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Hoffmann, R. A wiki for the life sciences where authorship matters. Nature Genetics (2008)

Alteration of plasma sex hormone levels associated with old age and its effect on hepatic drug metabolism in rats.

A mechanism of age-associated alterations in plasma sex hormone levels as well as their effect on drug metabolizing enzyme activities were studied using male and female Fischer 344 rats of ages ranging between 3 and 30 months. Plasma testosterone levels as well as the activity of the rate limiting enzyme required for testosterone production in testes, androstenedione 17 beta-oxido-reductase, decreased with senescence in parallel with the alteration of drug metabolism whereas activity of hepatic microsomal androstenedione 5 alpha-reductase, the testosterone metabolizing enzyme, increased with age. The profile of drug metabolizing activities with imipramine, diazepam, hexobarbital, lidocaine, p-nitroanisole and androstenedione as substrates in old (27-month-old) male rats was almost identical to that in young or old female rats, indicating that neonatal androgenic imprinting of drug metabolism in male rats was erased in senescence. Castration of adult (9-month-old) male rats caused a decrease in drug metabolism, but did not result in complete feminization of the profiles of drug metabolism as was observed in old male rats, indicating that neonatally imprinted male pattern of drug metabolism was still retained in the absence of testosterone in adult male rats. Testosterone administration restored completely male-level activities in castrated adult rats, but caused only a partial recovery in old male rats. It is proposed that senescence associated feminization of the drug-metabolizing ability of the male rat liver may be in part due to the decrease in testosterone levels in old age and in part to the loss of neonatal imprinting.[1]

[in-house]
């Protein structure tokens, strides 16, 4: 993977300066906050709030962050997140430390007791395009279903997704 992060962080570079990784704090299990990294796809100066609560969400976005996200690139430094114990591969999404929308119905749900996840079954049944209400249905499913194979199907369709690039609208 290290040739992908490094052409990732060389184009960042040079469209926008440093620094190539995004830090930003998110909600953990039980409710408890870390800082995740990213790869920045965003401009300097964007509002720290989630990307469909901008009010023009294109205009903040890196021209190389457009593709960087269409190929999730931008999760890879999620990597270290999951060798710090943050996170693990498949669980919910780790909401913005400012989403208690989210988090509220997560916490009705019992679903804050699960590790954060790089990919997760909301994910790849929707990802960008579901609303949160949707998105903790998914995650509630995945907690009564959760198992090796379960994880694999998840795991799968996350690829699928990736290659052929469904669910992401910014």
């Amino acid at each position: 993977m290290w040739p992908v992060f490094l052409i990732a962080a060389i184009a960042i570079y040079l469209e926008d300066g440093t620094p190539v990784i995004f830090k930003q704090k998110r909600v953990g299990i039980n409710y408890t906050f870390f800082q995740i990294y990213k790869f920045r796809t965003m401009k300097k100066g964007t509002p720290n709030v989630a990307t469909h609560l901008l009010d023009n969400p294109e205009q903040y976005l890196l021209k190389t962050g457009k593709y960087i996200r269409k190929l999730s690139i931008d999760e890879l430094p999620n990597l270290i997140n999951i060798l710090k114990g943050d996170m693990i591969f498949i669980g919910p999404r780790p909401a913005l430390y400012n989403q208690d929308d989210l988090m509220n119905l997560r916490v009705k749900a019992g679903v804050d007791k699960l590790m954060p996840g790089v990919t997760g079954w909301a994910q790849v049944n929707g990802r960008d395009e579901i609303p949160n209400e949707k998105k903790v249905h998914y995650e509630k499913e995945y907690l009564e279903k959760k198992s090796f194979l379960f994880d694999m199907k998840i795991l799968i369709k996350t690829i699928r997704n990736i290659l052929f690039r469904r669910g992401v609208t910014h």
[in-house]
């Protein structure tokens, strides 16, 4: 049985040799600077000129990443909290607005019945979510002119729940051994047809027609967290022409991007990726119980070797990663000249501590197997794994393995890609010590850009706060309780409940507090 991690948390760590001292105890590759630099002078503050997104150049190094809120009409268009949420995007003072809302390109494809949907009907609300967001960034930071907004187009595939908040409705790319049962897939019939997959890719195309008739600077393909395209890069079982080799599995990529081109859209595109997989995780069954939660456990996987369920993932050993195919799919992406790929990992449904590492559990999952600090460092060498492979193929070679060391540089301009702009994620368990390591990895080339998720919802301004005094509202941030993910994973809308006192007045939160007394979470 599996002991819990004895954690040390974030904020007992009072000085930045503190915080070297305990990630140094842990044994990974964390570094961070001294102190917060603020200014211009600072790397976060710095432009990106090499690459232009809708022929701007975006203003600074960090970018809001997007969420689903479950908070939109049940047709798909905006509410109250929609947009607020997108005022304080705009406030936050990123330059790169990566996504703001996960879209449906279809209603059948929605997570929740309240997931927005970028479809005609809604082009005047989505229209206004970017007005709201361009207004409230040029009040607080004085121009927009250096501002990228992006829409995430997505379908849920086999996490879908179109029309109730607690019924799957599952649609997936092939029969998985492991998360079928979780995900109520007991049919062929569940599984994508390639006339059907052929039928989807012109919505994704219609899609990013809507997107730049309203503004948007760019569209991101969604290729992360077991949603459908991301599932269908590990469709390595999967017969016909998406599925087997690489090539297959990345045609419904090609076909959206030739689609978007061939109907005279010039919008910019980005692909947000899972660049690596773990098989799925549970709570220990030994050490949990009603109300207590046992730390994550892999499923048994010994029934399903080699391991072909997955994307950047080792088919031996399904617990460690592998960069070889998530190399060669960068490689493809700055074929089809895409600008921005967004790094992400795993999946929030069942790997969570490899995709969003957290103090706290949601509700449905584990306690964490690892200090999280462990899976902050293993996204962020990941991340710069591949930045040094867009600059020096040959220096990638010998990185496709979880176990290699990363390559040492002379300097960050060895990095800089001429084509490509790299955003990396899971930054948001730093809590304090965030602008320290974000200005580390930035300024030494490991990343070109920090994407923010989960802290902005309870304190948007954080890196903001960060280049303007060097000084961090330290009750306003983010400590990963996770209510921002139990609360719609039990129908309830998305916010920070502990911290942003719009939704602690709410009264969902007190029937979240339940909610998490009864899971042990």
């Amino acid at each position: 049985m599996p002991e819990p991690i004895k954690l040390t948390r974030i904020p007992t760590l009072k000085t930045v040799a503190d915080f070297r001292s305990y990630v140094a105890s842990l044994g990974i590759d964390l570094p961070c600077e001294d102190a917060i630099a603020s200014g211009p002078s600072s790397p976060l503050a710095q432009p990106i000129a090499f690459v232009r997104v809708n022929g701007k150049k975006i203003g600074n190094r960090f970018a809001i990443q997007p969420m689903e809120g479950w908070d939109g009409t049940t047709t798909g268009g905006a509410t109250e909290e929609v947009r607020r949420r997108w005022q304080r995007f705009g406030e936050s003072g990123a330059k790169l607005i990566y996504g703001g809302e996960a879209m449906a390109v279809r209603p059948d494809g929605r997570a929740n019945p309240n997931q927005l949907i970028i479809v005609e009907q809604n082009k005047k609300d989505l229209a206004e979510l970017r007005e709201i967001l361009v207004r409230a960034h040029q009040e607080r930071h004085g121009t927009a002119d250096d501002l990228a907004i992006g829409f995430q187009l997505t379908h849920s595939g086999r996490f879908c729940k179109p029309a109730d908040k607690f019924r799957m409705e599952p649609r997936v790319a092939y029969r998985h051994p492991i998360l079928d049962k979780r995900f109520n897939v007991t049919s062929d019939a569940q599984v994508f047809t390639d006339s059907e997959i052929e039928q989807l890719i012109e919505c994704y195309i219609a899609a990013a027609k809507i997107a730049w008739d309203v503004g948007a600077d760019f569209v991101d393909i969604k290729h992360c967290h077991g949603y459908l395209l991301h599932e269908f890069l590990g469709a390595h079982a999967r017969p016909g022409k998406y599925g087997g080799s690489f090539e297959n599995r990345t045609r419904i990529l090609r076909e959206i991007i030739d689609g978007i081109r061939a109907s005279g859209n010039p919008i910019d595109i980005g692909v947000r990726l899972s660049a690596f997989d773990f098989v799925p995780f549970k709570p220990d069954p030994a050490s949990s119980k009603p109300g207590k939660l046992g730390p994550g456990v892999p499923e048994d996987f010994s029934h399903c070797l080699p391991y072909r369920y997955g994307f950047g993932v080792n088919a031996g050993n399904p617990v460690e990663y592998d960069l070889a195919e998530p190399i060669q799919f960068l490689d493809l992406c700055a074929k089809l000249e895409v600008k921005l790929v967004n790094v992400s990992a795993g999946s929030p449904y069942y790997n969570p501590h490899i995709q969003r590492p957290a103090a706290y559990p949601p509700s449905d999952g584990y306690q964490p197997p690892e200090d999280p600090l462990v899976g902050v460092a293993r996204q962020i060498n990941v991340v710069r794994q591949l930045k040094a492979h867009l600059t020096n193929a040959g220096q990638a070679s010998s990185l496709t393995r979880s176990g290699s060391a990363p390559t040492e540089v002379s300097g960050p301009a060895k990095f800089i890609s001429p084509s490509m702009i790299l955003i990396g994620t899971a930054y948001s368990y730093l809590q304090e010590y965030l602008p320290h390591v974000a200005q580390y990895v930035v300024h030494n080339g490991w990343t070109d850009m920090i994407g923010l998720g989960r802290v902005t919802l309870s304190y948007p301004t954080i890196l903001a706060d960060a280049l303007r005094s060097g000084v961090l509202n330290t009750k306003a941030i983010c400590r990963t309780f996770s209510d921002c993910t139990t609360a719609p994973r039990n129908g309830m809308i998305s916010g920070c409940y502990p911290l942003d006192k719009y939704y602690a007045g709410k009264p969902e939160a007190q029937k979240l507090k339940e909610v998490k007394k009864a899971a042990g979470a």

1. Alteration of plasma sex hormone levels associated with old age and its effect on hepatic drug metabolism in rats. Fujita, S., Chiba, M., Ohta, M., Kitani, K., Suzuki, T. J. Pharmacol. Exp. Ther. (1990) [Pubmed]
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